New society honors top Fox Chapel Area artists
Eighteen Fox Chapel Area students have taken their place this week in the first class of the high school's newly formed National Art Honor Society.
“This is to celebrate kids who excel in the arts,” said teacher and co-founder Jody Shell. “This is their forte. It gives them another venue to excel in besides academics.”
Art teachers Shell and Joan Marangoni spearheaded the creation of an art honor roll to inspire students who have shown sharp ability but also help promote the visual arts throughout the community.
“They'll have a responsibility when there's a group in the area that needs help with the arts to go out and provide expertise,” Shell said.
As members of the National Art Education Association, both Shell and Marangoni were interested in extending some perks to students.
“Being involved in the arts is something that enhances your life all through,” Shell said.
Students were inducted into the National Art Honor Society during a ceremony this week at the high school. StageRight Community Theater Director Bill Ivins was the guest speaker.
To qualify for the honor society, students had to earn A's in at least two art courses and also must maintain a 3.0 quality-point average in other classes.
Students selected must have received recommendations from two teachers and must have submitted three pieces of art for review.
Shell said she was pleased with the turnout for the inaugural batch of applicants and suspects many more will apply next year.
“I think that this will help students feel the contribution they make to the arts is valuable,” she said.
“And, it encourages us as teachers when students excel.”
Tawnya Panizzi is a staff writer for Trib Total Media. She can be reached at 412-782-2121, ext. 2 or at email@example.com.
TribLive commenting policy
You are solely responsible for your comments and by using TribLive.com you agree to our Terms of Service.
We moderate comments. Our goal is to provide substantive commentary for a general readership. By screening submissions, we provide a space where readers can share intelligent and informed commentary that enhances the quality of our news and information.
While most comments will be posted if they are on-topic and not abusive, moderating decisions are subjective. We will make them as carefully and consistently as we can. Because of the volume of reader comments, we cannot review individual moderation decisions with readers.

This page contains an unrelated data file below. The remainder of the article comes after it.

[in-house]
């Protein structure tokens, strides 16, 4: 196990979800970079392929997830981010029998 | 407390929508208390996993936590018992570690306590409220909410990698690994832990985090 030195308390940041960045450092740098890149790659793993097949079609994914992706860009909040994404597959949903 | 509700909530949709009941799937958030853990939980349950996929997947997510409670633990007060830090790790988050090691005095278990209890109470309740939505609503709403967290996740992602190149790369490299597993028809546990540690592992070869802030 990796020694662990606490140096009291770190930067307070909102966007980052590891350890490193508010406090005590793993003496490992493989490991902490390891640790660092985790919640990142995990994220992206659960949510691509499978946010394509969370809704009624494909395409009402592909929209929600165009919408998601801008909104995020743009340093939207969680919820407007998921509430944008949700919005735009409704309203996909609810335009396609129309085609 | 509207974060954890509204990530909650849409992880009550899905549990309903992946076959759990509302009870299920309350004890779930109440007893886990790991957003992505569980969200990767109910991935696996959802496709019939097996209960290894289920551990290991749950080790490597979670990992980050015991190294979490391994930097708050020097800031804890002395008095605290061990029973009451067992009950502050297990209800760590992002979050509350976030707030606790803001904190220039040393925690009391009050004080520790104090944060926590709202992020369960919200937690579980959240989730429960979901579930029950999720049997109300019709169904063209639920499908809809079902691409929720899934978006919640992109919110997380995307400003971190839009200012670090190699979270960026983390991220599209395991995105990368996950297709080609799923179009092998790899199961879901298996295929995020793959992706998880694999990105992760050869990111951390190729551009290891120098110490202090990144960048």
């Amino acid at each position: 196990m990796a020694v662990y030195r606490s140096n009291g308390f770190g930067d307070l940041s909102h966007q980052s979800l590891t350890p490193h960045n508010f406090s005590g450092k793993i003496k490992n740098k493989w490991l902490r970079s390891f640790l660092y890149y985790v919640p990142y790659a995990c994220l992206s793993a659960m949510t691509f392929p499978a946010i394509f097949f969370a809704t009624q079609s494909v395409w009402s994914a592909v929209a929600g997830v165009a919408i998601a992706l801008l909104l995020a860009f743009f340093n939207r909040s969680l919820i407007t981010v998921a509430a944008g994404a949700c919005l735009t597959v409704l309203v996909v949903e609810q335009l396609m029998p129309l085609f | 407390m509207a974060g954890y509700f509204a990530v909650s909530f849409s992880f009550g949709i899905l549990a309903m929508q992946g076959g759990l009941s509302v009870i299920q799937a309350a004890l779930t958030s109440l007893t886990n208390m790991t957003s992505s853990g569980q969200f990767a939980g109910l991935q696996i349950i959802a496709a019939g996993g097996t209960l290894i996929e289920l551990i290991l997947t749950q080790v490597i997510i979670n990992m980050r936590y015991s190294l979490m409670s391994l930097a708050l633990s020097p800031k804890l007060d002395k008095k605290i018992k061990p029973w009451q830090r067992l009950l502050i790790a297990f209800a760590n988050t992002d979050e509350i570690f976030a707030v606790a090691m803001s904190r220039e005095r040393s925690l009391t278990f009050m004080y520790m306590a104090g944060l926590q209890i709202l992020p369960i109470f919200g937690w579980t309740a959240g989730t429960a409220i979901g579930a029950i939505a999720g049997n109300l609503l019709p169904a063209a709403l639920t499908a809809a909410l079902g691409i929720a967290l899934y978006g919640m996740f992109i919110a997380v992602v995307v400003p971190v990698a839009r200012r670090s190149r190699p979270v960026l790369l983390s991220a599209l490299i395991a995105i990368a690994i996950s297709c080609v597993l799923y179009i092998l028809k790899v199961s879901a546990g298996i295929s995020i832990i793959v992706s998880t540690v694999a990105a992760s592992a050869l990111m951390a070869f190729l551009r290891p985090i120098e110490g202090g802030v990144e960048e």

We value thoughtful comments representing a range of views that make their point quickly and politely. We make an effort to protect discussions from repeated comments â either by the same reader or different readers.
We follow the same standards for taste as the daily newspaper. A few things we won't tolerate: personal attacks, obscenity, vulgarity, profanity (including expletives and letters followed by dashes), commercial promotion, impersonations, incoherence, proselytizing and SHOUTING. Don't include URLs to Web sites.
We do not edit comments. They are either approved or deleted. We reserve the right to edit a comment that is quoted or excerpted in an article. In this case, we may fix spelling and punctuation.
We welcome strong opinions and criticism of our work, but we don't want comments to become bogged down with discussions of our policies and we will moderate accordingly.
We appreciate it when readers and people quoted in articles or blog posts point out errors of fact or emphasis and will investigate all assertions. But these suggestions should be sent via e-mail. To avoid distracting other readers, we won't publish comments that suggest a correction. Instead, corrections will be made in a blog post or in an article.